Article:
Childhood Developmental Trauma
childhood developmental trauma is a complex neurobehavioral disturbance that can have wide-ranging impacts on a child’s mental health, emotional regulation, and interpersonal relationships. It can have a strong impact on children’s ability to maintain a sense of safety and stability in their lives, which can also increase their risk of developing psychiatric disorders later in life. Often, there is an inability to form attachments and a persistent feeling of isolation that can lead to a lack of trust and self-worth.
Emotional regulation difficulties are common in children with developmental trauma. This can lead to a pattern of angry, irritable, and defiant behaviors. Children with developmental trauma are at higher risk of having a range of psychiatric disorders including oppositional defiant disorder, bipolar disorder and conduct disorder.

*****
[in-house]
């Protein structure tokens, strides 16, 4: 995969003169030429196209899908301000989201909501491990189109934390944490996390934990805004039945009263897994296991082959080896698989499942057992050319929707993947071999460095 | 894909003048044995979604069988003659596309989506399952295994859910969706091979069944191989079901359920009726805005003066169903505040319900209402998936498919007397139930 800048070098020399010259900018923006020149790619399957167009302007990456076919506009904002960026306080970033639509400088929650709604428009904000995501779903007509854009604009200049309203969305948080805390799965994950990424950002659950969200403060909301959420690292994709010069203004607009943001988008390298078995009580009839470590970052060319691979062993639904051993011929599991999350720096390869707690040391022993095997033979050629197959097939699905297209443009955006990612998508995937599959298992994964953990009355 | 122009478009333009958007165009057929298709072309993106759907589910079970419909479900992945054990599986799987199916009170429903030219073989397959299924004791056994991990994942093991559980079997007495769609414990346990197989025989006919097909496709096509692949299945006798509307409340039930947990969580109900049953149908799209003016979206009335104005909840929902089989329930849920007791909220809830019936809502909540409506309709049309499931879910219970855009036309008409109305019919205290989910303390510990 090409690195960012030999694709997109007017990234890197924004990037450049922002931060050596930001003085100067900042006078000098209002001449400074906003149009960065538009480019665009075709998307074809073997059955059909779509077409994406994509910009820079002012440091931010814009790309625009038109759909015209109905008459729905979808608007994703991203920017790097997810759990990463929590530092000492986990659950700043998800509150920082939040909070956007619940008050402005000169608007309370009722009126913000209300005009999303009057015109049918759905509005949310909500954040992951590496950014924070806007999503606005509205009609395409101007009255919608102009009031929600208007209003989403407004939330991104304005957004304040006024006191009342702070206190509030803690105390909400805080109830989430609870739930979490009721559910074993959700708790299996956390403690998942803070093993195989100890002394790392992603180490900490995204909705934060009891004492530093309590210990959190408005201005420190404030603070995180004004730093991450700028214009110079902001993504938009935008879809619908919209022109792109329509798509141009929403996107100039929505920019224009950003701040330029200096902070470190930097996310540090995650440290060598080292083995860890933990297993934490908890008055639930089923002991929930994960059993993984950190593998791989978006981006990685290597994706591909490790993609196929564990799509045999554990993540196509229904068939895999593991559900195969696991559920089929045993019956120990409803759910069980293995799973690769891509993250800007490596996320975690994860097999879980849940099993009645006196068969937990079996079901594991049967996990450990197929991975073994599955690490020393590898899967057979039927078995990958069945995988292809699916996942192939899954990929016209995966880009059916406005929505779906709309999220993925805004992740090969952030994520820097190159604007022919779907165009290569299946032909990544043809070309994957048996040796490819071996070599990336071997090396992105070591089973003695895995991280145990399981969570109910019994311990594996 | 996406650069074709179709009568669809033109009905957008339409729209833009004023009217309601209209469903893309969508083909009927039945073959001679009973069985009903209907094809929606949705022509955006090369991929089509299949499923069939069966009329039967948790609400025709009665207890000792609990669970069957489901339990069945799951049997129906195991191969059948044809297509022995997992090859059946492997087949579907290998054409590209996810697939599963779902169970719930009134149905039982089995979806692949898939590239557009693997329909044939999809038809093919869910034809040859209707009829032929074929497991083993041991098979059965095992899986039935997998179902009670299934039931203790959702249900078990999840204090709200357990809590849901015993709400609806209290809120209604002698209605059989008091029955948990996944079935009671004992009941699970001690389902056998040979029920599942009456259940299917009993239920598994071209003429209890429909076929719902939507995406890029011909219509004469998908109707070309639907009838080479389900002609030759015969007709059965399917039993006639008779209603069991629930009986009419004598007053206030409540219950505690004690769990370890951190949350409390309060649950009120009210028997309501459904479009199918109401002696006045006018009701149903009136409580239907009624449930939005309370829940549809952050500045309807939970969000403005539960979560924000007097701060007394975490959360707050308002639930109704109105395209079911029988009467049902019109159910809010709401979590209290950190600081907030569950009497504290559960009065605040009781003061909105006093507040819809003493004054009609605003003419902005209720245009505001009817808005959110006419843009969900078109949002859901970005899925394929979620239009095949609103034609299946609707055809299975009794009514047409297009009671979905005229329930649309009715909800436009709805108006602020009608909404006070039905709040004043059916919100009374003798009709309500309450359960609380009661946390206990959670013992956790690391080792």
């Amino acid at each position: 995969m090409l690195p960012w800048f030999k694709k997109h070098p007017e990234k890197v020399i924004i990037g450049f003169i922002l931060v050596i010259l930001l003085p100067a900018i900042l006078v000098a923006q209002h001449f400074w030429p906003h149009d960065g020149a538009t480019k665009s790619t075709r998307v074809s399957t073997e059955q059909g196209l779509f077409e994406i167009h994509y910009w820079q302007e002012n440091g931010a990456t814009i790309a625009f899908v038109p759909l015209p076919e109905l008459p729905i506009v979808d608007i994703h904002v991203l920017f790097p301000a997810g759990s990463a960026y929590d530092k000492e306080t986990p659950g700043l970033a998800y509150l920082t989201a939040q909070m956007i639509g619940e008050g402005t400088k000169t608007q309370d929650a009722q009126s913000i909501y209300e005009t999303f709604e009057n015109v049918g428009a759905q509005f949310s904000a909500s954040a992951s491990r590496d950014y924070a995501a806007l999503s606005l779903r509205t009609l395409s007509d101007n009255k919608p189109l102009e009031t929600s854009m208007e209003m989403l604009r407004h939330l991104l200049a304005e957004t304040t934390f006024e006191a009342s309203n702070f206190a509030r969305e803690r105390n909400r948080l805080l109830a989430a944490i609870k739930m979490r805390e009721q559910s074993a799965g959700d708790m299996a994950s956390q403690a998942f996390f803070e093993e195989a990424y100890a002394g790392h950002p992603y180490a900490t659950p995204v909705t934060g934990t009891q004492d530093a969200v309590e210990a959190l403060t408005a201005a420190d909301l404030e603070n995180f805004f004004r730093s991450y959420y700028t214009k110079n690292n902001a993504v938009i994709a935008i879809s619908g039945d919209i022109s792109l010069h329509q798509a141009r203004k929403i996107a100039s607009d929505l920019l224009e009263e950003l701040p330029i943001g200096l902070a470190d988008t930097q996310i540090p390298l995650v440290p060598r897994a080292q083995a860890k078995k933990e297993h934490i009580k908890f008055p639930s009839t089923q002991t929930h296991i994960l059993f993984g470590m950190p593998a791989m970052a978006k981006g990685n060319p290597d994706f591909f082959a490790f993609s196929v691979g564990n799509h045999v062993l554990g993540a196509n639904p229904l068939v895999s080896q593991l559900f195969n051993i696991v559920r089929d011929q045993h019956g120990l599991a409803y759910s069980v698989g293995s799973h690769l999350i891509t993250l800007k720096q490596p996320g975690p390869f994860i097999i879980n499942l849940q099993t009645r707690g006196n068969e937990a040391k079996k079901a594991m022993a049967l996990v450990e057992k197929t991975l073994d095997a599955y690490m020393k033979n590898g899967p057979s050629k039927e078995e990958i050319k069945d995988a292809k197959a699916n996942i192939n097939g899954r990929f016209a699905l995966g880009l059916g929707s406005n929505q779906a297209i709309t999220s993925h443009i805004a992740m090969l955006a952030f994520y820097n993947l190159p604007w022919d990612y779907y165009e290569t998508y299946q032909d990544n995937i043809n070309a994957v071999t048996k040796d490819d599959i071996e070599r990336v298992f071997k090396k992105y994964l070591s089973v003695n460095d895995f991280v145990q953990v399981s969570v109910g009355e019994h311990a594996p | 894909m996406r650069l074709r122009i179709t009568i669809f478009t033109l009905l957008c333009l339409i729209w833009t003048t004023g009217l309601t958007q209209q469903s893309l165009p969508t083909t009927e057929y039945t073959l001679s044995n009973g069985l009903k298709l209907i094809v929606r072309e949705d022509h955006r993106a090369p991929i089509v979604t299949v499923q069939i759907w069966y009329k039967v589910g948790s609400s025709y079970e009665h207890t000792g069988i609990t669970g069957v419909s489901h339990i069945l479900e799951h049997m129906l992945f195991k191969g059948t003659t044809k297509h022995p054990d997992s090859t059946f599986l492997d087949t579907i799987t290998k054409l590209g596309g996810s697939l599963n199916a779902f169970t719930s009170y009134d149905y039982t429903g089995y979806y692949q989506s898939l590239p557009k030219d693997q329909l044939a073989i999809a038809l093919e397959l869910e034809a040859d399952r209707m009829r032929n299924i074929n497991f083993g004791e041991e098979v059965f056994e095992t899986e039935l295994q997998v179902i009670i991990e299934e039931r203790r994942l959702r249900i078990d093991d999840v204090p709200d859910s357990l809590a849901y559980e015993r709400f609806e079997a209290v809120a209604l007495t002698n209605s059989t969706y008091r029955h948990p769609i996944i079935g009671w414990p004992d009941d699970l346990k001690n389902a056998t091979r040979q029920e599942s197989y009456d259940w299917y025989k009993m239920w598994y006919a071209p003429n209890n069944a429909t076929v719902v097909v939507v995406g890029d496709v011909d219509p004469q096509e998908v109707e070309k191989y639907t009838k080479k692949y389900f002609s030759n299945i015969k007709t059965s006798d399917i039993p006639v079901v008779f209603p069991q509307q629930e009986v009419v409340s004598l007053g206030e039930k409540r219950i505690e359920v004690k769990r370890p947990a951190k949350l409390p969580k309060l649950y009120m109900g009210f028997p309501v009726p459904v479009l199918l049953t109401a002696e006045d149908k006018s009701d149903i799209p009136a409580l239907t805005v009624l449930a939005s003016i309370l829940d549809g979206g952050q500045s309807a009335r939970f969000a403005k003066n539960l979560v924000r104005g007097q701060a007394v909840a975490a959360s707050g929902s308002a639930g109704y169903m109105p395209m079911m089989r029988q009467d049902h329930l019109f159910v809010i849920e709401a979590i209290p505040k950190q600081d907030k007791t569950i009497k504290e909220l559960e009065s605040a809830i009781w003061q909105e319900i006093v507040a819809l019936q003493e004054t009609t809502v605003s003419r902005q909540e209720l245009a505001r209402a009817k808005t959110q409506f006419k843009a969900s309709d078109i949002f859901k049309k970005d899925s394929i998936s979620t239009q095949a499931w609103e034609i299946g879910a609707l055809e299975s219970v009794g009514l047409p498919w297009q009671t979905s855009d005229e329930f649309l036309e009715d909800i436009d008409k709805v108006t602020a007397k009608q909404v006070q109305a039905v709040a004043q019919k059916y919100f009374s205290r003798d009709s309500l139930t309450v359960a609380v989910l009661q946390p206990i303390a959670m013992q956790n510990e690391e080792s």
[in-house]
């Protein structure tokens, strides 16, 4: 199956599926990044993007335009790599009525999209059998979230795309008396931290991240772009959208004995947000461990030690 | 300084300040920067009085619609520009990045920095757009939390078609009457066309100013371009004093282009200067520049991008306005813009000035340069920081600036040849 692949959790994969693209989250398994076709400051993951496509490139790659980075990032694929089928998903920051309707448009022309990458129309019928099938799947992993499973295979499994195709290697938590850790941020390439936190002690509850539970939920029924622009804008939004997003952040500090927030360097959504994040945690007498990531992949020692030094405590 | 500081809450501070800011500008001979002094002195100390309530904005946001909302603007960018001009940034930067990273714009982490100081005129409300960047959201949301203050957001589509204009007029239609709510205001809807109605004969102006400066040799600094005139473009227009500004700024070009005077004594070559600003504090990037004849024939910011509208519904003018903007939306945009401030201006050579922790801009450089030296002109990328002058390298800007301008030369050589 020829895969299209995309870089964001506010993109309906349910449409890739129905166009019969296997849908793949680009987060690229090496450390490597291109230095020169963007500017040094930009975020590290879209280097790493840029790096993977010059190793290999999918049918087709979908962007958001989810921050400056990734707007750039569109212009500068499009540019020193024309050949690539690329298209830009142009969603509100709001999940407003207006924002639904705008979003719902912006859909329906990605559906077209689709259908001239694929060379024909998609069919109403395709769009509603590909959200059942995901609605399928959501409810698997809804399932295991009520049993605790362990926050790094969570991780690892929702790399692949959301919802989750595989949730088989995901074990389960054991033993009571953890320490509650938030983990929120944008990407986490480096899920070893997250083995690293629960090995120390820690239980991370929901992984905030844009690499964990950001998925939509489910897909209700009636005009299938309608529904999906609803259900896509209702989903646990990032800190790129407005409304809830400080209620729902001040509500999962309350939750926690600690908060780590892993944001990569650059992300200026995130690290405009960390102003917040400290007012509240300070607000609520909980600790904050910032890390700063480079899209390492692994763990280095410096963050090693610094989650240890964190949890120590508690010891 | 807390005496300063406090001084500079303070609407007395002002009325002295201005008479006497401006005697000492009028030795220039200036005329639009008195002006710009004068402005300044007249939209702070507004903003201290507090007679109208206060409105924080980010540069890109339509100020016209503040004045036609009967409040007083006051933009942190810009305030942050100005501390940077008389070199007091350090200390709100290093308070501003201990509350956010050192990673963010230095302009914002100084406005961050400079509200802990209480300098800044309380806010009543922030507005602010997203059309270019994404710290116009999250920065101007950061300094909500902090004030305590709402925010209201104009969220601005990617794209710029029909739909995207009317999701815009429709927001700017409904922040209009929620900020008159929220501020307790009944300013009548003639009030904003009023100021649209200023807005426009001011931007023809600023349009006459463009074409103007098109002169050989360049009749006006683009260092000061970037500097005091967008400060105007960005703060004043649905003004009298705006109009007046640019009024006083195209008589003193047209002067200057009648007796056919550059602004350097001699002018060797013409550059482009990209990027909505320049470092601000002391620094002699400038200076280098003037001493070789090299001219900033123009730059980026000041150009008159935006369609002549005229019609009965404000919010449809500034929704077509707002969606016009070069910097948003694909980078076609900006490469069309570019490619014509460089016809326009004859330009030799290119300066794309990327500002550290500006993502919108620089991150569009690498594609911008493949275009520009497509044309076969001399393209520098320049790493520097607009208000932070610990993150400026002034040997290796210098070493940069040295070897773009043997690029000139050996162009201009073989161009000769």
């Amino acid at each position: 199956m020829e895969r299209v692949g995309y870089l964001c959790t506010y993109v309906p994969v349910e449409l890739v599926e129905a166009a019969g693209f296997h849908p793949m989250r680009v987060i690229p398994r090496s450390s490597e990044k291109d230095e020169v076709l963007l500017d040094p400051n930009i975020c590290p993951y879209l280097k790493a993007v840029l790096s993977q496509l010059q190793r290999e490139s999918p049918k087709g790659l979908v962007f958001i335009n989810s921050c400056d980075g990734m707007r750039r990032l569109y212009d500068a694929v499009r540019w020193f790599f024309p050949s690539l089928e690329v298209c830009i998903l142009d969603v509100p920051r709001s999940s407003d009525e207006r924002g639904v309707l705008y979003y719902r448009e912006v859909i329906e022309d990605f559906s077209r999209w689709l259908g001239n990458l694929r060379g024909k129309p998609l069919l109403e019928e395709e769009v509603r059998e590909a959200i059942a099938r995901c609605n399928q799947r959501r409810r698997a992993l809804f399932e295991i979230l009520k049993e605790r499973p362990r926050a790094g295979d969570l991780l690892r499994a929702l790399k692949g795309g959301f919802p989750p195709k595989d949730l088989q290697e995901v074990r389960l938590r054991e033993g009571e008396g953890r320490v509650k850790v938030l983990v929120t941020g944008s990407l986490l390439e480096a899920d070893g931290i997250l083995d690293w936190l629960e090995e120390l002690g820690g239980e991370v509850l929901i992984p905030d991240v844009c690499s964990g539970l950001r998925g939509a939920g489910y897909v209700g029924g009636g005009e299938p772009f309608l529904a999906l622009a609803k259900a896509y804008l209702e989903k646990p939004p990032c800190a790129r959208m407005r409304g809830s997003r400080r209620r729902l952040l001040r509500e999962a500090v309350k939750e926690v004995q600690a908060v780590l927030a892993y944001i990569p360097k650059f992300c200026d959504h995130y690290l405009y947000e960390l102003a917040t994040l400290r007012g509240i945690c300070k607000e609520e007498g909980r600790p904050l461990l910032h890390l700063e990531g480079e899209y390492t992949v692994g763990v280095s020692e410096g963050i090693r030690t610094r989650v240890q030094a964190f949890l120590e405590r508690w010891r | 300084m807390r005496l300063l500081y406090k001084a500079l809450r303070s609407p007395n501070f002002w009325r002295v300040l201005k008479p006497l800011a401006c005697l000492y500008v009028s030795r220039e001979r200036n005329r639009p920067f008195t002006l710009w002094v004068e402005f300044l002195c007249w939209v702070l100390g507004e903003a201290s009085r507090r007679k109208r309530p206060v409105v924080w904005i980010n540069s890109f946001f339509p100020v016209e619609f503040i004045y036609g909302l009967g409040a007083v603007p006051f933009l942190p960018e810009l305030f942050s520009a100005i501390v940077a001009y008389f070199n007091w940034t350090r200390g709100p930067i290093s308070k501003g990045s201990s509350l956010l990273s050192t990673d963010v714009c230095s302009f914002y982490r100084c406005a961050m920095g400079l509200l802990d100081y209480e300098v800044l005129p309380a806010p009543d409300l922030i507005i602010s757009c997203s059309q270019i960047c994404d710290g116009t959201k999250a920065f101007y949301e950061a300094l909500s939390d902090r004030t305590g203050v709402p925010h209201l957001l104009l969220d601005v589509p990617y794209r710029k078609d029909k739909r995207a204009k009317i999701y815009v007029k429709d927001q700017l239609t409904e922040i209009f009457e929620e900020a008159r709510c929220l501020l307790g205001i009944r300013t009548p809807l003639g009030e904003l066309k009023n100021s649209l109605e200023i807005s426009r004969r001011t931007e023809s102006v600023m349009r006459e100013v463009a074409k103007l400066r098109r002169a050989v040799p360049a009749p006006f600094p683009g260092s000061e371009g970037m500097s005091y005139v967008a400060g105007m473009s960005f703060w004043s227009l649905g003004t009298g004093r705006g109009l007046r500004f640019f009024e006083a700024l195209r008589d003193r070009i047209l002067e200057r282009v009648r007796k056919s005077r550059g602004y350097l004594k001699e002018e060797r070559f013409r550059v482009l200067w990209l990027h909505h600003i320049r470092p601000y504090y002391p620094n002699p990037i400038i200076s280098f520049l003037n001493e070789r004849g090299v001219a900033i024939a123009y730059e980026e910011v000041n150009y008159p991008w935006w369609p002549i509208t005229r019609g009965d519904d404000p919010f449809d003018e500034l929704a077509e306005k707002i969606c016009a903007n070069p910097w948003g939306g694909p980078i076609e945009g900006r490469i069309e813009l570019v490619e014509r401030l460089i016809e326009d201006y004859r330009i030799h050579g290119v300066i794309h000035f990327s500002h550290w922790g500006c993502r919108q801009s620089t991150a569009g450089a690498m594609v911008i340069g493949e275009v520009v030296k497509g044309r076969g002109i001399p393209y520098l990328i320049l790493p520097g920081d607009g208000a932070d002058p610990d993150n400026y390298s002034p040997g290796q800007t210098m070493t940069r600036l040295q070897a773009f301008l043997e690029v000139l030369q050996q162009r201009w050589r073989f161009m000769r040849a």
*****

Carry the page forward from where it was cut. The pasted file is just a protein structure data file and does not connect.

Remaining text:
Trauma-Informed Care: Supporting Children with Developmental Trauma in Schools
The research into ACEs (adverse childhood experiences) is clear that it has profound impacts on adult mental and physical health. In fact, adults who endorsed higher numbers of ACEs in their early years were found to have much higher rates of serious mental illness and high-risk health behaviors such as smoking, substance abuse, and chronic illnesses.
It is important to understand that a trauma-informed approach is critical for a child’s well-being and recovery. This approach recognizes that trauma affects a person’s physical, emotional, and social well-being, so strategies to support a child with trauma include creating a safe environment, providing consistent structure, teaching effective coping and self-regulation skills, and fostering positive relationships. It has been shown to be effective in helping children overcome their trauma.